New Delhi: Coronavirus, an infectious respiratory illness that typically spreads via airborne droplets that comes out while coughing or sneezing. The novel virus that was first reported from China’s Wuhan has been declared a pandemic by the World Health Organisation (WHO) as worldwide it has infected more than five lakh people, of which, 24,000 have been reported dead. In India, as of March 27 (10 am), according to the Ministry of Health and Family Welfare, the virus has affected 724 people and killed 17.
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Amid the spread of the novel coronavirus, every passing day, the fear of contracting the virus is increasing and so are the doubts related to it like how can one get COVID-19, how long the virus stays on different surfaces and so on.
A recently published study in the New England Journal of Medicine analysed the aerosol and surface stability of SARS-CoV-2 and compared it with SARS-CoV-1, the most closely related human coronavirus and answers such queries related to the novel virus. Here are some of the takeaways from the study published and experts view on it:
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1. Coronavirus Lives For Few Hours In The Air:
When an infected person sneezes or coughs, the virus gets suspended in the form of droplets smaller than 5 micrometers – which is known as aerosols. As per the World Health Organisation, an average cough can produce as many as 3,000 droplets and a single sneeze can make up to 40,000. Going by this fact, the researchers of the study says that the suspended droplets or aerosols might remain in the air for about half-hour, before drifting down and settling on different surfaces. The experts of the study explain and add,
These droplets are very small particles, so they might not be pulled by gravity and as a result remain suspended in the air for a long time.
However, according to Dr. Maria Van Kerkhove (Technical Lead for Covid-19) from WHO, “The virus is not airborne.” She explains,
The virus can be transmitted through fomites, which means that the virus can remain on surfaces, but that doesn’t mean that you can get the disease simply by touching an infected surface. The chances of people getting infected via surface transmission are very bleak. Following some of the precautionary measures like washing hands with soap and water or using hand sanitiser and other basic hygiene protocols will surely help in reducing your chances of getting infected.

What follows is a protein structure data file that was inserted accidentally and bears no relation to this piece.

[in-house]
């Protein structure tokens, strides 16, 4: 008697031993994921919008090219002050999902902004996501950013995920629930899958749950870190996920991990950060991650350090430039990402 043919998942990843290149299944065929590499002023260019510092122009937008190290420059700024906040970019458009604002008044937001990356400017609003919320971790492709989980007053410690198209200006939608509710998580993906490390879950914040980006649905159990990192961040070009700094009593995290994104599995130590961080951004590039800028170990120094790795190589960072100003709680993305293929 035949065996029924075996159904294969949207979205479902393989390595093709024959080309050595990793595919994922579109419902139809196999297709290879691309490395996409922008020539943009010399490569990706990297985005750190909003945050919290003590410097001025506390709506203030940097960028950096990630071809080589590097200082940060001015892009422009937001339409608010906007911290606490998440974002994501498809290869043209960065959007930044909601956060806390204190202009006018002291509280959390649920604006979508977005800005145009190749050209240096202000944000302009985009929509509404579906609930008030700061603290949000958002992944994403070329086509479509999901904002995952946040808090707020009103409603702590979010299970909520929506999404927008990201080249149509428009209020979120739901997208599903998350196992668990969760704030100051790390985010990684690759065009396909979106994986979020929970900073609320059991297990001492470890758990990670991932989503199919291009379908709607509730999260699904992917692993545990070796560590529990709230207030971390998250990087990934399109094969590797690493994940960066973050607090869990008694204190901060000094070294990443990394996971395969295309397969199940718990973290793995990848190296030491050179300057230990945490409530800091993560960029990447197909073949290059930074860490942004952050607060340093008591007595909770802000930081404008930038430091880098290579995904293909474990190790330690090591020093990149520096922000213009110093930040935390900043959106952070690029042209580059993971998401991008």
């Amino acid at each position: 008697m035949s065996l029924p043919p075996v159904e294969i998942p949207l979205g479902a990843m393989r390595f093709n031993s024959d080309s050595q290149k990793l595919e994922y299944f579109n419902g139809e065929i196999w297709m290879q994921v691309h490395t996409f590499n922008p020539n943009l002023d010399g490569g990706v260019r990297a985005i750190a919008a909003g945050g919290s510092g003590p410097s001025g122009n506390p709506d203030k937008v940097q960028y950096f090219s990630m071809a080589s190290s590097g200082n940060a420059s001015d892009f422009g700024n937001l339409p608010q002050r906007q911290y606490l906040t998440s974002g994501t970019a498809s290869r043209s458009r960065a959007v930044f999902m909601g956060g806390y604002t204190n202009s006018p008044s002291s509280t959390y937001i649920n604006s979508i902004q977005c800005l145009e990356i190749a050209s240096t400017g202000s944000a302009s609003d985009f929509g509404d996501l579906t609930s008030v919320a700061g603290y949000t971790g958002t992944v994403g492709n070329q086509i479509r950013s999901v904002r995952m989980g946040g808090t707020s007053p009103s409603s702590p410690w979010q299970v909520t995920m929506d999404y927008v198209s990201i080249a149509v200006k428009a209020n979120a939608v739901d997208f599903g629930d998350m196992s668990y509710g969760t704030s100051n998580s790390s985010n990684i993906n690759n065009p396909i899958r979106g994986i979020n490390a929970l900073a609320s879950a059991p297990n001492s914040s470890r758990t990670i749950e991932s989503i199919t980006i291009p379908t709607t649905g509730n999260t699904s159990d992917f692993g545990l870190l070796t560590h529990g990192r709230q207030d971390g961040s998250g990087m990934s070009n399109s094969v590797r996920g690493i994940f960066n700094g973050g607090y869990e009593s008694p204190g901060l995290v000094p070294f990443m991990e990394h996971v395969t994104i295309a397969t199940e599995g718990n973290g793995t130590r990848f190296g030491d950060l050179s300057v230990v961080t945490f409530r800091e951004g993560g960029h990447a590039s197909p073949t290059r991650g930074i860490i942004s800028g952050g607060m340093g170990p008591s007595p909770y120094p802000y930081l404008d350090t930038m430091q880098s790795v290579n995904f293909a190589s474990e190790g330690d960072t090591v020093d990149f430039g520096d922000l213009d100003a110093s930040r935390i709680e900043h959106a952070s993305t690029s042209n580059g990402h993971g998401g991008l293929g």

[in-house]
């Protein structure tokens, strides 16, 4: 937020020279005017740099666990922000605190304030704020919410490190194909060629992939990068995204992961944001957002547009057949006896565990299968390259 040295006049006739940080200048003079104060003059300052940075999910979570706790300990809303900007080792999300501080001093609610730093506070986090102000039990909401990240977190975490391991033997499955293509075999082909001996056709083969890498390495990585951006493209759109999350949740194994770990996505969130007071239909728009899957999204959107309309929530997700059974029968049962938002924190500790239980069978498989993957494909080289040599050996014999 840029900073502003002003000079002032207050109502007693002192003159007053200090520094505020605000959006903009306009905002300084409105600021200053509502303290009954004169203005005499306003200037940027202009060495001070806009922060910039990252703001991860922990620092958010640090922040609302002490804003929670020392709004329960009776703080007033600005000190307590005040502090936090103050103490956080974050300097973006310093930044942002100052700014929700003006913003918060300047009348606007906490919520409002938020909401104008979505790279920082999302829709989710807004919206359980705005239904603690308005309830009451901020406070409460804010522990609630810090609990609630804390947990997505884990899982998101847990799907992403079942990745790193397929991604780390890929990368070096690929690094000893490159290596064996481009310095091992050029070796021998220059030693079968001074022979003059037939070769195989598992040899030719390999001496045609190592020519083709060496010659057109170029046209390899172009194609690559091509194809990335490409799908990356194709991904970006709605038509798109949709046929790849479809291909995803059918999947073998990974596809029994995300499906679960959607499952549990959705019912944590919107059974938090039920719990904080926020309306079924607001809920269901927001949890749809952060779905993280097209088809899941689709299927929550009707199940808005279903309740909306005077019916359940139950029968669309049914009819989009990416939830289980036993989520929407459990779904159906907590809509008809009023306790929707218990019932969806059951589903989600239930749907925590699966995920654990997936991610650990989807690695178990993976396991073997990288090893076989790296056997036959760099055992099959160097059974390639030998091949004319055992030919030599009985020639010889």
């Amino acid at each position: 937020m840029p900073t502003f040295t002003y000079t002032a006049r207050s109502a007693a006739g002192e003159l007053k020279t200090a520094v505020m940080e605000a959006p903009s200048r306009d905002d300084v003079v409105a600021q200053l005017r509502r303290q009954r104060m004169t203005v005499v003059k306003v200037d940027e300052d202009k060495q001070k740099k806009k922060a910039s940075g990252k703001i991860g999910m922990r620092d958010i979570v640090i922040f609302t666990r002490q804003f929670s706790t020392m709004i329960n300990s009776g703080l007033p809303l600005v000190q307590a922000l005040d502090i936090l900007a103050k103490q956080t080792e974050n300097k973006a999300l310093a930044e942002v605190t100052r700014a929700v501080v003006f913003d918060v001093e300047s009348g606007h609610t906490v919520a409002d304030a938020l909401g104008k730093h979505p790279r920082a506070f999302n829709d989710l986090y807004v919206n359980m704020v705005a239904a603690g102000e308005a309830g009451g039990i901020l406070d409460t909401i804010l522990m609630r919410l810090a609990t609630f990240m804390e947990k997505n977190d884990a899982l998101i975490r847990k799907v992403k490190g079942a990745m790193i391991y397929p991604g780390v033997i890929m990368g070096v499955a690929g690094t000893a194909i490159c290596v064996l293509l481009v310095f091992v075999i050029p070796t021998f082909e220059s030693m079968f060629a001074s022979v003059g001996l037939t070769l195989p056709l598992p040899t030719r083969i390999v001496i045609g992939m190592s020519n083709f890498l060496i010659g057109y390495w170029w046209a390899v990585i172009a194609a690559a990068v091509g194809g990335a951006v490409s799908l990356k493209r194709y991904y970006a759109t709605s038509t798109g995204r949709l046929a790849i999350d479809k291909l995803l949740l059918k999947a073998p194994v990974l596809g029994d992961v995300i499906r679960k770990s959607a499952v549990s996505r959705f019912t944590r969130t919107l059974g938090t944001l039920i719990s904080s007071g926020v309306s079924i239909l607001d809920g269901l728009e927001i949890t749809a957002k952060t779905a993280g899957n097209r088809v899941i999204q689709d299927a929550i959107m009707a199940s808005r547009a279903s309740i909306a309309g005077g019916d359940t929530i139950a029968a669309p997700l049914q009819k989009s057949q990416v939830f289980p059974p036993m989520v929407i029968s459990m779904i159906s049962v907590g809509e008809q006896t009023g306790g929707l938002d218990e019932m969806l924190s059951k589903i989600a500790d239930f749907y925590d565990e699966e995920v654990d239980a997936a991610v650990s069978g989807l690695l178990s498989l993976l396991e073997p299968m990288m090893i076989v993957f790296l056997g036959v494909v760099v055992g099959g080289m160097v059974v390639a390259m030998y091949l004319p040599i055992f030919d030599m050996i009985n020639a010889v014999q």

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2. Coronavirus Survives Longest On Steel And Plastic:
The researchers who conducted the study have said that the virus survived up to 3 days on plastic and steel. The researchers of the study attempted to mimic the virus being deposited from an infected person onto everyday surfaces in a household or hospital setting and found that the virus tends to stay for longer duration and reacts differently on different surfaces.
World Health Organisation, Indian Council Of Medical Research and health experts say that coronavirus is a very new disease which the world is fighting, there are studies and research happening from different part of the world based on the countries experiences but as of now nobody knows how many cases are being caused directly by contaminated surfaces.
Speaking to NDTV, Dr Rajesh Parikh, Director of Medical Research, Neuropsychiatrist and author of the book (The Coronavirus: What you Need to Know about the Global Pandemic) adds,
Any object that transmits a virus is a called a fomite. It is important to emphasise that we are still in the early stages of understanding this new virus. The studies being done are new, these might change with time. Besides all viruses are capable of mutations so that their survival time on fomites can itself change with time. The best precaution at this crucial stage is frequent hand washing with soap or sanitiser for at least 30 seconds.
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3. Coronavirus Survives Up To 24-Hours On Cardboard And 4 Hours On Copper:
The study done on coronavirus and its action time on different surfaces say that the virus can last on cardboard for up to 24 hours and on copper the least – for about 4 hours, out of all the other surfaces. So, with this new study in place, should we all be worried about online deliveries as most of us are using online delivery services during the coronavirus outbreak instead of going to stores in person. Are food products packed in cardboard could also be at risk?
Explaining these frequently asked questions, Dr Rajni Kant, Director, Regional Medical Research Centre & Head, Research Management, Policy, Planning and Coordination, ICMR, added,
There is no evidence for these studies, the virus is a very new concept for each one of us. At this point, just think of your hands as the enemy. Wash them regularly and thoroughly with soap and water or use a hand sanitiser. Try not to rub your eyes, pick your nose, or touch your lips and mouth. Take these precautions and we all be able to fight the pandemic.